Javier Corrales, professor of political science at Amherst College, participated in a conference call with AS/COA to discuss Venezuela's political scenario given President Hugo Chávez's poor health. Though it is still incomplete, "Venezuela has entered into a period of succession," Corrales said. "For the first time, Chávez himself has recognized there needs to be a plan of action."
First, Corrales spoke about the country's regional elections held on December 16. The ruling United Socialist Party of Venezuela (PSUV) won 20 of 23 governorships, but Governor Henrique Capriles won reelection in Miranda state—a victory which would make him a presidential contender again should elections take place in the near future. Next, Corrales discussed likely scenarios if Chávez steps down due to his illness. Vice President Nicolás Maduro would temporarily take over and according to the consitution, elections must be held within 30 days of a president leaving office. Maduro would then serve as the governing party candidate during presidential elections, and Corrales said he he has a good chance of winning. However, Corrales noted that Maduro may face challenges in keeping the PSUV united. Though Chávez hand-picked some of the newly elected PSUV governors, they may show more of an allegiance with their constituents than with Maduro, Corrales explained.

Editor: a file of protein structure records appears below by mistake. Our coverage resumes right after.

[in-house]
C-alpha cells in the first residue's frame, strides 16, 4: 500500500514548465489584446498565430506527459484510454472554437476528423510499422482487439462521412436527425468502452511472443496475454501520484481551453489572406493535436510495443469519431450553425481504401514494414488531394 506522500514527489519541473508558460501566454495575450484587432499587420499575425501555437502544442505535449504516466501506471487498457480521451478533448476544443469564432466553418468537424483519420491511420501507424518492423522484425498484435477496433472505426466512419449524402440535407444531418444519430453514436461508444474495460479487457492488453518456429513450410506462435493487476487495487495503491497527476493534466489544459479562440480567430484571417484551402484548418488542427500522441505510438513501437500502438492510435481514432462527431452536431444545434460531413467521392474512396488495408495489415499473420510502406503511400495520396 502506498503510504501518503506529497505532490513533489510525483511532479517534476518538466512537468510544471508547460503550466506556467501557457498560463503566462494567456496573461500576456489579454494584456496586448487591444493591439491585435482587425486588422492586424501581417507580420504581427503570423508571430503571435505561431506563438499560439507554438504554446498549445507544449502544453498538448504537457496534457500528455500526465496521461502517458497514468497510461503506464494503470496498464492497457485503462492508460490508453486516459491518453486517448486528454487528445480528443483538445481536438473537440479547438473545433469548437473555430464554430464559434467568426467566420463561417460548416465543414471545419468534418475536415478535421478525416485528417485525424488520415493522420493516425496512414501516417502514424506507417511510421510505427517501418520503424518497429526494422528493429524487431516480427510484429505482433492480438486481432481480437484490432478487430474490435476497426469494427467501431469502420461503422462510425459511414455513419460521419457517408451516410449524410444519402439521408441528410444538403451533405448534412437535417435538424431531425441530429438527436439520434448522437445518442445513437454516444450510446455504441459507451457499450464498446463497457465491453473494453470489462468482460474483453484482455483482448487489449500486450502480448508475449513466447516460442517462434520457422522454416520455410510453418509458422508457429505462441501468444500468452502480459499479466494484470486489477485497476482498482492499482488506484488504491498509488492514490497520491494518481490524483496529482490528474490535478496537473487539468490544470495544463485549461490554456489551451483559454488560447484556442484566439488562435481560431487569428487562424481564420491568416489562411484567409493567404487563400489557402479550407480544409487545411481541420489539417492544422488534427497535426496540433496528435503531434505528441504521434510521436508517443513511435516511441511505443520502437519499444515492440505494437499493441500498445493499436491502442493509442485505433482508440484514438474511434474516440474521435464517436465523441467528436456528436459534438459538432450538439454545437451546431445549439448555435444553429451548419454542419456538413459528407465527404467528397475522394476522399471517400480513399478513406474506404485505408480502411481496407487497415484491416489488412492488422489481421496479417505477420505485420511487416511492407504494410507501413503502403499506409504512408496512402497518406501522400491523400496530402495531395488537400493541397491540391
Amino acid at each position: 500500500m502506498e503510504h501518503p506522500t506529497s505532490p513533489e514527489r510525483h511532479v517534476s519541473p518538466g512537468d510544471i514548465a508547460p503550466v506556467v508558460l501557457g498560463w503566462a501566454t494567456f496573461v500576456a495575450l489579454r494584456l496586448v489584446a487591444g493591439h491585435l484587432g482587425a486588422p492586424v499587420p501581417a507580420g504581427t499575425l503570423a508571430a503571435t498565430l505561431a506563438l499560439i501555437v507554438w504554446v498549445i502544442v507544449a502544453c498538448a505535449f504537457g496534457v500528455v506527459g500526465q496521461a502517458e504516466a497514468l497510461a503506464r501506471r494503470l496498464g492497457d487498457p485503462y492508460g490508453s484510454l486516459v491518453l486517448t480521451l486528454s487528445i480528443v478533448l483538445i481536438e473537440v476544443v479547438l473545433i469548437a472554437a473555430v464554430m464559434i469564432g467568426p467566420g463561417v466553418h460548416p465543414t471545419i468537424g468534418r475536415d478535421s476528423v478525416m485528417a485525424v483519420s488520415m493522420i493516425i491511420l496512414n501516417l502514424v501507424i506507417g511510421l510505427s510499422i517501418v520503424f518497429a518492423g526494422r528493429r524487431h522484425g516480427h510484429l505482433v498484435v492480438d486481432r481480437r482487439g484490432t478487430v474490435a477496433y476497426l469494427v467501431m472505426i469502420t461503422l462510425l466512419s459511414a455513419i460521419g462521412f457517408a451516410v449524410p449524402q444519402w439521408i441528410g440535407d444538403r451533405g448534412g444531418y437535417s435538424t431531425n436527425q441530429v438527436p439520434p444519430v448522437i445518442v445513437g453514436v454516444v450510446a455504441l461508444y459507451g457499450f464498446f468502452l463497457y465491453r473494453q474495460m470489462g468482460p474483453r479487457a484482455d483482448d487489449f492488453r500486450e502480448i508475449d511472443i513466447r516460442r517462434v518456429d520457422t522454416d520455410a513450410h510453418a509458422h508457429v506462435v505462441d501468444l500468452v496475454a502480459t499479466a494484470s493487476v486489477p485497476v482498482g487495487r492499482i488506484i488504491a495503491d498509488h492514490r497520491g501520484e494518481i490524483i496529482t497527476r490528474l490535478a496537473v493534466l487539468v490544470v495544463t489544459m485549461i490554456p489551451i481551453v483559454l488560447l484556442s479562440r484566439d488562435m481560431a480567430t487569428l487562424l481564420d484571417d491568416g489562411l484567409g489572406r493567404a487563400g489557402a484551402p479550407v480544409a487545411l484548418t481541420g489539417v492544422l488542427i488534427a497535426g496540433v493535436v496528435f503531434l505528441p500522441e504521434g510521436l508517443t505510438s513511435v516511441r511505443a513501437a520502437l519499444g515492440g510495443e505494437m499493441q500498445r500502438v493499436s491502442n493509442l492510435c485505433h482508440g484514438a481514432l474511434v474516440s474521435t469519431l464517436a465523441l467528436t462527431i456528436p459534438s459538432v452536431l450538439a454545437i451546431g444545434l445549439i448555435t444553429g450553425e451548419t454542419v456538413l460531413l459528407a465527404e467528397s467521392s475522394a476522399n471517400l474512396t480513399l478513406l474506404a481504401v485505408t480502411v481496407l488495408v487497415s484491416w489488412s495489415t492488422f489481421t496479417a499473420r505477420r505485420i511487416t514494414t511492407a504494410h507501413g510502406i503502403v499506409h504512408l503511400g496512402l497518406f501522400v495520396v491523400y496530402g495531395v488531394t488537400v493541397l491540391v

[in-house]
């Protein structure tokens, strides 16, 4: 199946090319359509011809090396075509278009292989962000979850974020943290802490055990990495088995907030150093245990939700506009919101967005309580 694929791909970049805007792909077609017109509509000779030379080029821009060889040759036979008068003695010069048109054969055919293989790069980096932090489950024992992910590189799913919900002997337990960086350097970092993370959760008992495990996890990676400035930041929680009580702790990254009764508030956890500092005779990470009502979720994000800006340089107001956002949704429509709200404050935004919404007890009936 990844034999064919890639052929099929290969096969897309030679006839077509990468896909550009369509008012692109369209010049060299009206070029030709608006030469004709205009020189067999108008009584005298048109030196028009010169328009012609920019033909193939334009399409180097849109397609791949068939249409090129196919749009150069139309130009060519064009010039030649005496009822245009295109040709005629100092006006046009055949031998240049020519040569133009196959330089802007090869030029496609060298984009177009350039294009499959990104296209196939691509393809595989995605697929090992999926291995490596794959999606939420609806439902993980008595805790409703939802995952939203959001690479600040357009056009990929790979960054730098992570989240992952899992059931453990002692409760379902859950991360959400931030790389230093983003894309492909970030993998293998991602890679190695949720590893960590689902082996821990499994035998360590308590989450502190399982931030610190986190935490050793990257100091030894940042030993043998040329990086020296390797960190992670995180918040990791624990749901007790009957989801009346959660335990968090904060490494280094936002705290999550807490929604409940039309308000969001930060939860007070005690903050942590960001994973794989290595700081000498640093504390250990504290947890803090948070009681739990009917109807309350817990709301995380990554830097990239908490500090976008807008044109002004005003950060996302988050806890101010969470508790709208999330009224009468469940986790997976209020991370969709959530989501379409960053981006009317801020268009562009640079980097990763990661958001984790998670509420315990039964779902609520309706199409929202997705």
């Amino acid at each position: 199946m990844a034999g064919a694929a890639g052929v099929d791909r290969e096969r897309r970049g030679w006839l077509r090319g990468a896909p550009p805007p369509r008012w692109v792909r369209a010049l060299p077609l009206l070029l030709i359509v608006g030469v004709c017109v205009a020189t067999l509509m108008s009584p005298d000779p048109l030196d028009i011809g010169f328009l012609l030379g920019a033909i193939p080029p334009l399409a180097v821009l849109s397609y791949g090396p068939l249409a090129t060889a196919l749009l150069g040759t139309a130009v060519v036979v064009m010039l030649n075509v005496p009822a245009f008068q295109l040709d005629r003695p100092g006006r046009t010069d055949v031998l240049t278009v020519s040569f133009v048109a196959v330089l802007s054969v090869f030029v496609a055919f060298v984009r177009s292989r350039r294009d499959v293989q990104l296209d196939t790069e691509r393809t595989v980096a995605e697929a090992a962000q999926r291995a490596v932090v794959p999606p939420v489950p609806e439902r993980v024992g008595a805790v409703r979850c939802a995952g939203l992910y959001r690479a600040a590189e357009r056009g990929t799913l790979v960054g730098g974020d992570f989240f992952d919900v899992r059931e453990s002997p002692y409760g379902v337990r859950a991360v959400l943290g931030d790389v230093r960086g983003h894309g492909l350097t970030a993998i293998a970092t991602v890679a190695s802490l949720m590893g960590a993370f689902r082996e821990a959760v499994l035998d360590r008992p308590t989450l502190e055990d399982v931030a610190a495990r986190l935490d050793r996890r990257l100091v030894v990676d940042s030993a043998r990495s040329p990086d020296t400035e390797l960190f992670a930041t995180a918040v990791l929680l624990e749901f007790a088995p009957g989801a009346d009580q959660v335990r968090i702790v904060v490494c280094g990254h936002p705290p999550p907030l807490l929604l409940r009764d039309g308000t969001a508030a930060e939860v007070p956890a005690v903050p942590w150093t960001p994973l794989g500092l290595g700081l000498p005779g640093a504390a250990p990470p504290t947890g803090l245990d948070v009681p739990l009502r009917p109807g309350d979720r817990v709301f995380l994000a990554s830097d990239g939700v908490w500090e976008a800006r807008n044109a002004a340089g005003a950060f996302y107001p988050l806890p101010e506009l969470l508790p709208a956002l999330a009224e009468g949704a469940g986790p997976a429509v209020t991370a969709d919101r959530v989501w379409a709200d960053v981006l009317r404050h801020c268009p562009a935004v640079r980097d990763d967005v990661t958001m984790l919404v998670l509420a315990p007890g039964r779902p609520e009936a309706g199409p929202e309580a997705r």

Listen to a podcast of the conference call: